Ireland’s Broadband Shame – So What?

Thankfully there has been quite a lot of discussion lately about the statistics being put about with regard to Broadband penetration in Ireland. The bottom line is that while the government might claim that we have over 90% broadband penetration, the facts are a little different. In some parts of the country less than 50% of the population have access to broadband. When compared with 30 countries reviewed by the OECD we come 22nd in terms of broadband penetration. Furthermore those of us who have broadband are paying more than most and our broadband is slower than that available in every other country except Mexico and Turkey. While all this may be an international embarrassment for the Celtic Tiger which has lauded its digital economy, in real terms why should the average business care about the levels, costs and quality of broadband throughout the country? Why should a company that is not doing business online concern itself with the broadband agenda?

Here are my top five reasons why the broadband debate should matter to all Irish businesses:

1/ Better broadband provides every business with opportunities to realise lower communications costs. The costs of communicating with both customers and other businesses are dramatically reduced when a business chooses to digitise those communications. Digitised voice  communications (VOIP) and data transfer bring significant savings to business. Offsite data backup, make easier and more efficient by higher quality broadband also provides greater protection for a business’s information assets.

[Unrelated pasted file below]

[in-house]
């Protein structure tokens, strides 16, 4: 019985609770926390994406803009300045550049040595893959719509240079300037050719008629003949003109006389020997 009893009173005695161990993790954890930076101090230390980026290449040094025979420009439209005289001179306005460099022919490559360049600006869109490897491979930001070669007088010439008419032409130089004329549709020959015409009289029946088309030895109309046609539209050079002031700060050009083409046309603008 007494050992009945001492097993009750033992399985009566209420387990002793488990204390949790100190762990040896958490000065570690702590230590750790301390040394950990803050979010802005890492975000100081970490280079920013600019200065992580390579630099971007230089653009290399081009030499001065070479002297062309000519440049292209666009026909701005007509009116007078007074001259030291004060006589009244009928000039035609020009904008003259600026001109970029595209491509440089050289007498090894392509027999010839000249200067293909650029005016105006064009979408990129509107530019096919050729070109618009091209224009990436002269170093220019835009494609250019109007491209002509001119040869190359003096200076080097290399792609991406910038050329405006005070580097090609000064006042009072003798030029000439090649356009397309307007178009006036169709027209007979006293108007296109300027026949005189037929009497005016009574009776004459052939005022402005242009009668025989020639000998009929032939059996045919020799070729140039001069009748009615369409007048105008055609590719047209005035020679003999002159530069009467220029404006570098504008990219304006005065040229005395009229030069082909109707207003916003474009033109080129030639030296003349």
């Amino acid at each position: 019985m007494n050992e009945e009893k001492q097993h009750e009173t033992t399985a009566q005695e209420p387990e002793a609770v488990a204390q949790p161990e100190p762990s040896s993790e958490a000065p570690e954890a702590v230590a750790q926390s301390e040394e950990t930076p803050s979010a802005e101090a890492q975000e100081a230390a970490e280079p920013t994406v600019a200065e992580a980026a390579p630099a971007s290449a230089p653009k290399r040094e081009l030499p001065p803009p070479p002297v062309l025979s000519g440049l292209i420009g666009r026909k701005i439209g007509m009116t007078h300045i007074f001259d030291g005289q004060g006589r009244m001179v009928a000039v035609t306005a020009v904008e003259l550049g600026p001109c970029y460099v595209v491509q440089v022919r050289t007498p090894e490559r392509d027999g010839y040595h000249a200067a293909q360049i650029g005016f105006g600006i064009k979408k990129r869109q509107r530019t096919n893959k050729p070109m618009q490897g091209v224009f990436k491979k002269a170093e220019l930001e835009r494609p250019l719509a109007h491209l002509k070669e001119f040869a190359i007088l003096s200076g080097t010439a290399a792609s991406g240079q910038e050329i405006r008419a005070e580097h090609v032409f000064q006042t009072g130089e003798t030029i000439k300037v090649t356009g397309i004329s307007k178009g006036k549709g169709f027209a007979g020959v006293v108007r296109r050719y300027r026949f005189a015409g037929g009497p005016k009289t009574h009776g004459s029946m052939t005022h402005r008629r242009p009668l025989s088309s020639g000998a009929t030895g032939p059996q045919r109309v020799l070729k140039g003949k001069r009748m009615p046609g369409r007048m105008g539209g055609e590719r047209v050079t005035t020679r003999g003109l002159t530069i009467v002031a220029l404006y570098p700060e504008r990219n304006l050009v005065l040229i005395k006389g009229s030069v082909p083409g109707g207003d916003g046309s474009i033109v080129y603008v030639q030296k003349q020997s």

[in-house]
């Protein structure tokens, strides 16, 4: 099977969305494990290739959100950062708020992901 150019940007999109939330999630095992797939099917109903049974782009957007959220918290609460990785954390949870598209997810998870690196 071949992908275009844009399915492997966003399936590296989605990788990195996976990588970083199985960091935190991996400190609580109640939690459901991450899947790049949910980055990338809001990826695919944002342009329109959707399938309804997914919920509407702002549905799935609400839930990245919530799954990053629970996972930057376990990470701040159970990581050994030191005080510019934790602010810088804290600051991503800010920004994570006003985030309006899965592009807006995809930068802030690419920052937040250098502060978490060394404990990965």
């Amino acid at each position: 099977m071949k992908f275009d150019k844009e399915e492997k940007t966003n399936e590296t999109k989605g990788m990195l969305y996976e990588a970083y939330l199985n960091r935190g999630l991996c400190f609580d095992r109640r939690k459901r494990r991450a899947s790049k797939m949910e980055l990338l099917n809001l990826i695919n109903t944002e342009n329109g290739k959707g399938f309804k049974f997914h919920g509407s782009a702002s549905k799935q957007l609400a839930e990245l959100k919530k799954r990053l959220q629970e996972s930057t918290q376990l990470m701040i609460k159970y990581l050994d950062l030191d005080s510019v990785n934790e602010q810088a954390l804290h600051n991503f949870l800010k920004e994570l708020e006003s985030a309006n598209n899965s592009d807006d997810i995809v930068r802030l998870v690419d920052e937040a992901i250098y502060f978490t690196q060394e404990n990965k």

2/ Broadband not only reduces communications costs but allows us to do more as part of that communications. There are greater opportunities to develop applications, in particular business-to-business applications, that can automate processes and help bring efficiencies into internal business processes.

3/ With greater access to higher quality broadband consumers are spending longer online and are doing more online. This results in greater consumer competence and willingness to research and purchase goods and services online. This is good news for all businesses, both small and large, since the target market immediately grows from local to potentially international for the business that embraces the online consumer.

4/ An internet-savvy population results in a more highly-skilled workforce. The current generation of school-leavers and college-graduates are more computer literate and more aware of the potential of digital technologies for communicating and engaging consumers than any preceding generation. Businesses that can tap into the “natural digital abilities” of the younger workforce will discover new ways to differentiate themselves from competitors.

5/ And finally, with more consumers and businesses interacting online we will see growth and maturity in our digital economy – an important factor in the continued buoyancy of our economy in spite of growing uncertainty worldwide. While not all of us are involved in digital businesses per se; the digital sector, indigenous and multi-national, has had a significant impact on overall national prosperity. Protecting this sector and our international reputation as a digital economy continues to be important for all of us.

SO, if you haven’t already engaged in the debate on the state of broadband in Ireland now is the time.